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Sandbox Book Club Recommendation #8

Joey and Jet by James Yang



Can you tell someone needed a nap?


I wasn't going to write about this book today, but when Jax pulled it out as one of his pre-naptime reading requests, I thought to myself, Ah!  Joey and Jet!  A big favorite.  Worthy of recognition.  So I changed my course and went this route instead.  You'll be happy I did.



I didn't love J and J at first.  I bought it at a used bookstore and really only did because I had a credit and they had a pretty meager children's book department.  But I don't complain about any books that come my way free of charge, especially picture books.  I wasn't thrilled because I will fully admit that I am an illustration snob and if a book doesn't grab me right off the bat, I move along.  I totally judge a book by its cover.  So I brought J and J home with me with perhaps less than my usual enthusiasm, showed it to Jax who was too young for it at the time, and it proceeded to collect dust on our upper bookshelf, where the less favorite books live.


Fast forward a few months.  Jax matures a bit and is ready for picture books.  We pull out Joey and Jet, and to my surprise, it was a huge hit!  This was one of those we-have-to-read-this-book-every-day-for-a-week type of books.  It's about a boy, Joey, who plays fetch with his dog, Jet.  The story follows Jet as he chases after the ball and has to maneuver all kinds of locations: over the roofs, among the birds, across the street, etc.  This may be unexciting for us adults, but it actually teaches a valuable lesson that we take for granted.  Prepositions. 


You may be groaning inwardly at this word.  You may have had an English teacher who forced you to memorize the entire list of prepositions and are running through them in your head as you read this (above, amid, among, below, beneath, between...).  She probably also made you memorize "O Captain! My Captain!" and the first paragraph of A Tale of Two Cities.  I can generalize about English teachers because I am one in another life (one that exists pre- and post-babies).  I am also not a stickler for grammar, so please don't leave me a comment telling me I had a dangling participle or anything; it just doesn't matter to me that much.  But whether or not we hate grammar, it is important to sneak it in there as much as we can in our kids' early years, because they will inevitable learn to hate it, too, at least in middle school, and try to rebel against learning it.  So the earlier you can teach kids the basic concept of prepositions, aka words that show location, the better.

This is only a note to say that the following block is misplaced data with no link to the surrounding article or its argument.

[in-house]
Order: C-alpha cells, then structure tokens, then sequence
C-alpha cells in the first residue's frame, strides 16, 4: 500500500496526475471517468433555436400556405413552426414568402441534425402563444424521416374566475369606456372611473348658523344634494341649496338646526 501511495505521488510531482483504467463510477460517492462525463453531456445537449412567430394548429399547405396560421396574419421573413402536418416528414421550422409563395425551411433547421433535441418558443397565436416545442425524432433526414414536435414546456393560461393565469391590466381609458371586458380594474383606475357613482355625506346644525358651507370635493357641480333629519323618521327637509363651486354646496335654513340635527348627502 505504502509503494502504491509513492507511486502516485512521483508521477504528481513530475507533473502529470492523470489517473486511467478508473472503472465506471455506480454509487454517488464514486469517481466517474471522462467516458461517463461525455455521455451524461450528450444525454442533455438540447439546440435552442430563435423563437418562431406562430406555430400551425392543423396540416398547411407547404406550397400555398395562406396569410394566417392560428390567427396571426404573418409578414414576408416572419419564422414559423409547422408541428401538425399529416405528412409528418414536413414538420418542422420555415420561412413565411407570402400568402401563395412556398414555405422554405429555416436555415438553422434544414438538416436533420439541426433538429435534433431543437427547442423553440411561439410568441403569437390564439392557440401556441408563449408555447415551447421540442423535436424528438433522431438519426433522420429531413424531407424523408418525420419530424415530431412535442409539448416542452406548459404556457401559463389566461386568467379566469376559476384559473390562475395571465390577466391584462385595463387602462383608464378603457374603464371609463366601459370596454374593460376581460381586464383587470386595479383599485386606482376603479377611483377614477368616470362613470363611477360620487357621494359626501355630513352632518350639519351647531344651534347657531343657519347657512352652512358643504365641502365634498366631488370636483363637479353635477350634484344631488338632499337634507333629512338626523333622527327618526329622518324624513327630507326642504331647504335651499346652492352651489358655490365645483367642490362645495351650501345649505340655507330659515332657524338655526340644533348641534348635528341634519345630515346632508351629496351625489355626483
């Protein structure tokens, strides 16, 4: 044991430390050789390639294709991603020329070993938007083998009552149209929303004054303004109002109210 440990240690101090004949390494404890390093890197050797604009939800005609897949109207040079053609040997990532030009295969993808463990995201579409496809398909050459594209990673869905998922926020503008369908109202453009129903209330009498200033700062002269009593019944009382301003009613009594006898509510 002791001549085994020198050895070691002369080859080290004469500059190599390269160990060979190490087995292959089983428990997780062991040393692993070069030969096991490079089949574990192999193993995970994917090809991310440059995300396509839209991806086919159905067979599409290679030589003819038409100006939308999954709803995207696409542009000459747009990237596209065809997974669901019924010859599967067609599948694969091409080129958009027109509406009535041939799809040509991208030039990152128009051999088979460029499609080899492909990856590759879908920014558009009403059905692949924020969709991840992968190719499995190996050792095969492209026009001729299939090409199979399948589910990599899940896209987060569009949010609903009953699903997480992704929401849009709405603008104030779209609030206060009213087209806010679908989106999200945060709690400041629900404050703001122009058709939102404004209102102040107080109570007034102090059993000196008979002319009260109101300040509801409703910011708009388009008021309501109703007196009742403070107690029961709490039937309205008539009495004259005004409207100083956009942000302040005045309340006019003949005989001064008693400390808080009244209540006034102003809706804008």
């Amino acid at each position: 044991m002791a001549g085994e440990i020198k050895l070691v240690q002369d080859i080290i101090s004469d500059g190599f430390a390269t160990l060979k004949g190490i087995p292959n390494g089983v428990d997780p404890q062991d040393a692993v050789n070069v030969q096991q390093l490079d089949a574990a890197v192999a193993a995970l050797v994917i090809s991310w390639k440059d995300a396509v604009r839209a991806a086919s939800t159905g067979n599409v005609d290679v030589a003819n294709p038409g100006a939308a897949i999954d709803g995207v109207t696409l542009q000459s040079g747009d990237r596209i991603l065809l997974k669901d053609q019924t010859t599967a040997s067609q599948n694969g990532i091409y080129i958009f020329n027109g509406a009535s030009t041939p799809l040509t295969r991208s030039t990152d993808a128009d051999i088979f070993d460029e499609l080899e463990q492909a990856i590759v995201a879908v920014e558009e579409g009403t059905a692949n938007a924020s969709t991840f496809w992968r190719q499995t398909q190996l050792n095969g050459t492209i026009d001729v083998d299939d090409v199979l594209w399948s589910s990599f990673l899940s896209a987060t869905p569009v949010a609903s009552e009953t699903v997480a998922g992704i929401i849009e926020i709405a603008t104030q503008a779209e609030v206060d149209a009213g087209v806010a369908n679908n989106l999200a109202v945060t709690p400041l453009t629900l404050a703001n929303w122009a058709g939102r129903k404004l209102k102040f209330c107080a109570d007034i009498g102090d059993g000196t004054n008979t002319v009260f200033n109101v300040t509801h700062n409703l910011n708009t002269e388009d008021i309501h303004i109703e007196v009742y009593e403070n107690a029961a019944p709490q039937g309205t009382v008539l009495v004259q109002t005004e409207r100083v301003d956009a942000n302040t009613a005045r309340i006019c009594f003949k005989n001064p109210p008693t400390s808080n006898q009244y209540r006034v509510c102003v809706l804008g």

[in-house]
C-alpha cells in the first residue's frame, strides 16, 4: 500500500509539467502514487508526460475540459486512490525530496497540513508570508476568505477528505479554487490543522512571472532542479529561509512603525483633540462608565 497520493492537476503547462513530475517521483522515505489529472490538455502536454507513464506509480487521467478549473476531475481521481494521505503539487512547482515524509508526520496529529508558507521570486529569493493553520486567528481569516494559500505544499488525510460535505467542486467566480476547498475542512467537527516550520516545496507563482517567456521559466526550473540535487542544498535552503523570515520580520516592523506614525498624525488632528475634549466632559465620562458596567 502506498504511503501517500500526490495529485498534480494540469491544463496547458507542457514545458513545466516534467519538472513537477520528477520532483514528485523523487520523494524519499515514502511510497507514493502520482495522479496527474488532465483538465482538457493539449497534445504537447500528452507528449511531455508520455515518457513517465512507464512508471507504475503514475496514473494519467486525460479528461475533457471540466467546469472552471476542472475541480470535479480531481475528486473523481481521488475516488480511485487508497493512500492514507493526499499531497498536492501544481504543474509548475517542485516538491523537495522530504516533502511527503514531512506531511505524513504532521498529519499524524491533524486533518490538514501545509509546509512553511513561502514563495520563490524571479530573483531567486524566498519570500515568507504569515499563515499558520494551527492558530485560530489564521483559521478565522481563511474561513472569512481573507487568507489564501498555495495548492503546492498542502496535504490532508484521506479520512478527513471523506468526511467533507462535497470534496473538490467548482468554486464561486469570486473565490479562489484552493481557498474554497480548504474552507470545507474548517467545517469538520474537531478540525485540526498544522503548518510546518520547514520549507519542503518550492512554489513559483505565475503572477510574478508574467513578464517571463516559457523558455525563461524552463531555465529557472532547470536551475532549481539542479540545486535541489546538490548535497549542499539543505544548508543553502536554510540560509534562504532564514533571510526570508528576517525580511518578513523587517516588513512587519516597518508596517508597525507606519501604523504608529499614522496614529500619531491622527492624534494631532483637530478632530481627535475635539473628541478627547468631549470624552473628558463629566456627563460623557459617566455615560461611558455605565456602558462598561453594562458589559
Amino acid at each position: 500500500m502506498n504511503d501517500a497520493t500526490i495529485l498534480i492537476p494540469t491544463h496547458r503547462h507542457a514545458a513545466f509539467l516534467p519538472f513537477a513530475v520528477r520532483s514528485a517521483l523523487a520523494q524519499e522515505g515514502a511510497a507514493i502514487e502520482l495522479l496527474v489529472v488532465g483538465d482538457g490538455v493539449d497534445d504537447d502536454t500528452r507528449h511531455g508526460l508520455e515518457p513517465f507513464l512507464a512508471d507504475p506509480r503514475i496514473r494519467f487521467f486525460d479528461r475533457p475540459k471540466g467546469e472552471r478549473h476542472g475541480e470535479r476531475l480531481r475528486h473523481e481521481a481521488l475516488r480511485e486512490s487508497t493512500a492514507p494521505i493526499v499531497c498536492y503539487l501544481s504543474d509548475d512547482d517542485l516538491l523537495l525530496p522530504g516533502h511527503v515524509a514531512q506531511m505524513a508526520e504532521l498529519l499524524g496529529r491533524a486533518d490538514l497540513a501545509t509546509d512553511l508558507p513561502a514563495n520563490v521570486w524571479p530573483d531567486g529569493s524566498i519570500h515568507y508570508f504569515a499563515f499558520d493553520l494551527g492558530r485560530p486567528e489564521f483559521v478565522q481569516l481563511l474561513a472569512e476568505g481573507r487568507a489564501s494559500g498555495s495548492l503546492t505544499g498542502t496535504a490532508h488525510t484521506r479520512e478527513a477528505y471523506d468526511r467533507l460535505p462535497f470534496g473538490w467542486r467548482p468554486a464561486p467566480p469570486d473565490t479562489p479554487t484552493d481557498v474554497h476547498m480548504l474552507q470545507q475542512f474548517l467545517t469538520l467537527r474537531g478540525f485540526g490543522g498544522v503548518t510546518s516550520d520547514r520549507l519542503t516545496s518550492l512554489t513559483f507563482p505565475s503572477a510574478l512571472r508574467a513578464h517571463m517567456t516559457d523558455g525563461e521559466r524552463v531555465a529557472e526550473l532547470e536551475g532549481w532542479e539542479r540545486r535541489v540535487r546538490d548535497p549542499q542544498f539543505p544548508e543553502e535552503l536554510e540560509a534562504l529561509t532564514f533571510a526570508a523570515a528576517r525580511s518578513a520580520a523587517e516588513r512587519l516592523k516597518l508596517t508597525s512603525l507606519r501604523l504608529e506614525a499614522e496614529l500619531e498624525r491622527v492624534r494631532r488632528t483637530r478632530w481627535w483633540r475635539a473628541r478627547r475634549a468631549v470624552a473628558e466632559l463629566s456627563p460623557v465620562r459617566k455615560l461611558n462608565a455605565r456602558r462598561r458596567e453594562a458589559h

This is where Joey and Jet are great.  Jet chases that darn ball all over creation but not just in the street, in the cafe, in the hole.  Yang used preposition to explain the ball's location, so the kids are using words like above, through, into, out of, over, between.  Not such a big deal to you right now, but imagine you have a toddler and a new baby.  You're busy nursing the new baby and cannot get up to help Toddler look for his or her favorite toy.  If you can say things like, "It's between the pillows on the couch." or "It's under the toy box," suddenly you're not trying to rifle through a toy bin to find said important toy, new baby stilled latched on and dangling in midair as you try to satisfy both children at once.  Suddenly, you have a new appreciation for prepositions.  They help children become more independent as they can be more descriptive and accurate as to the locations of things.  And as we all know, a toddler who is not being understood is more exhausting and frustrating than ever and can ruin a perfectly nice afternoon.



My one complaint about Joey and Jet is that it says, "Book One of their adventures."  This was written in 2004.  They have had one other adventure in space, but that's it.  I want more adventures, Mr. Yang!  You've had 7 years!  Let's get on it with it!  Especially if you can keep sneaking grammar tidbits in there and make my job a little easier, I'd appreciate it. 


So if you hate teaching grammar as much as I do (as a English teacher-on-hiatus, no less!), get yourself a copy of Joey and Jet and make the concept of prepositions a little easier on yourself.  Plus, it's a cute book about a boy and a dog.  Prepositions or no, who doesn't love that?


If you'd like to read more of my book recommendations at my blog, click here.


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